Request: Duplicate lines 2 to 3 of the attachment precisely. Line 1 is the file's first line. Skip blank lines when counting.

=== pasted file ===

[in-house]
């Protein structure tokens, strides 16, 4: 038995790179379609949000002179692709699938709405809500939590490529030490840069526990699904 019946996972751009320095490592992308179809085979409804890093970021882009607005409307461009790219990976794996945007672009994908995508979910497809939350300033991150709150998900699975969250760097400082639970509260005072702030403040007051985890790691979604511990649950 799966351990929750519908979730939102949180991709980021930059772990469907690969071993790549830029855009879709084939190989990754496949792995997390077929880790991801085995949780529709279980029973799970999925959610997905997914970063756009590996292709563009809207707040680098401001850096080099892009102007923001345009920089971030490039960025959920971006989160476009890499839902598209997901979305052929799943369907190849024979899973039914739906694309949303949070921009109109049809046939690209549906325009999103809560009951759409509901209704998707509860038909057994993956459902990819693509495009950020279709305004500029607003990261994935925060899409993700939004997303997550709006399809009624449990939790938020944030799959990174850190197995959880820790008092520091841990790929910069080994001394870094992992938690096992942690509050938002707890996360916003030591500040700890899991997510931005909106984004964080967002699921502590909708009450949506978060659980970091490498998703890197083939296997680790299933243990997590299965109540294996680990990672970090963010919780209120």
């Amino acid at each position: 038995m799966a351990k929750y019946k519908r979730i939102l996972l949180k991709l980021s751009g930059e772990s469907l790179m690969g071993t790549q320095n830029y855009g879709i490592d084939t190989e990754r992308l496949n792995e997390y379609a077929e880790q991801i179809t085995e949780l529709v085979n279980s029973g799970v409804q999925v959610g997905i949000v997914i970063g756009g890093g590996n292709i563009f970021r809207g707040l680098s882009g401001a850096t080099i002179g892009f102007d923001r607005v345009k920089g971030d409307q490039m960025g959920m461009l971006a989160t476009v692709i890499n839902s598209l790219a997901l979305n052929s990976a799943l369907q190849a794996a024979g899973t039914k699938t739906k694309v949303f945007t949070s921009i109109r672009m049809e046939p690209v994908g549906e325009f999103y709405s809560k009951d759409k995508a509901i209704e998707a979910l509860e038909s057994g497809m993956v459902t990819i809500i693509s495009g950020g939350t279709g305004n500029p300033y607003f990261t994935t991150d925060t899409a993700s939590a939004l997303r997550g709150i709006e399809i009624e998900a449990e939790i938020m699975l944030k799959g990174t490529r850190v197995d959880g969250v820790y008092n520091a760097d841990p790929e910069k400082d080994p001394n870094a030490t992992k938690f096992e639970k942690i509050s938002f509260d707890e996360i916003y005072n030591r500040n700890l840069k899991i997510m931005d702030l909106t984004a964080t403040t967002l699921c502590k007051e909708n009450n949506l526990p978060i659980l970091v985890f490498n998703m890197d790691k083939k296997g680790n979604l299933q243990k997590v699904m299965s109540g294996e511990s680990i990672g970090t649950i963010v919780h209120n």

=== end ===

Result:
């Protein structure tokens, strides 16, 4: 038995790179379609949000002179692709699938709405809500939590490529030490840069526990699904 019946996972751009320095490592992308179809085979409804890093970021882009607005409307461009790219990976794996945007672009994908995508979910497809939350300033991150709150998900699975969250760097400082639970509260005072702030403040007051985890790691979604511990649950 799966351990929750519908979730939102949180991709980021930059772990469907690969071993790549830029855009879709084939190989990754496949792995997390077929880790991801085995949780529709279980029973799970999925959610997905997914970063756009590996292709563009809207707040680098401001850096080099892009102007923001345009920089971030490039960025959920971006989160476009890499839902598209997901979305052929799943369907190849024979899973039914739906694309949303949070921009109109049809046939690209549906325009999103809560009951759409509901209704998707509860038909057994993956459902990819693509495009950020279709305004500029607003990261994935925060899409993700939004997303997550709006399809009624449990939790938020944030799959990174850190197995959880820790008092520091841990790929910069080994001394870094992992938690096992942690509050938002707890996360916003030591500040700890899991997510931005909106984004964080967002699921502590909708009450949506978060659980970091490498998703890197083939296997680790299933243990997590299965109540294996680990990672970090963010919780209120």
């Amino acid at each position: 038995m799966a351990k929750y019946k519908r979730i939102l996972l949180k991709l980021s751009g930059e772990s469907l790179m690969g071993t790549q320095n830029y855009g879709i490592d084939t190989e990754r992308l496949n792995e997390y379609a077929e880790q991801i179809t085995e949780l529709v085979n279980s029973g799970v409804q999925v959610g997905i949000v997914i970063g756009g890093g590996n292709i563009f970021r809207g707040l680098s882009g401001a850096t080099i002179g892009f102007d923001r607005v345009k920089g971030d409307q490039m960025g959920m461009l971006a989160t476009v692709i890499n839902s598209l790219a997901l979305n052929s990976a799943l369907q190849a794996a024979g899973t039914k699938t739906k694309v949303f945007t949070s921009i109109r672009m049809e046939p690209v994908g549906e325009f999103y709405s809560k009951d759409k995508a509901i209704e998707a979910l509860e038909s057994g497809m993956v459902t990819i809500i693509s495009g950020g939350t279709g305004n500029p300033y607003f990261t994935t991150d925060t899409a993700s939590a939004l997303r997550g709150i709006e399809i009624e998900a449990e939790i938020m699975l944030k799959g990174t490529r850190v197995d959880g969250v820790y008092n520091a760097d841990p790929e910069k400082d080994p001394n870094a030490t992992k938690f096992e639970k942690i509050s938002f509260d707890e996360i916003y005072n030591r500040n700890l840069k899991i997510m931005d702030l909106t984004a964080t403040t967002l699921c502590k007051e909708n009450n949506l526990p978060i659980l970091v985890f490498n998703m890197d790691k083939k296997g680790n979604l299933q243990k997590v699904m299965s109540g294996e511990s680990i990672g970090t649950i963010v919780h209120n």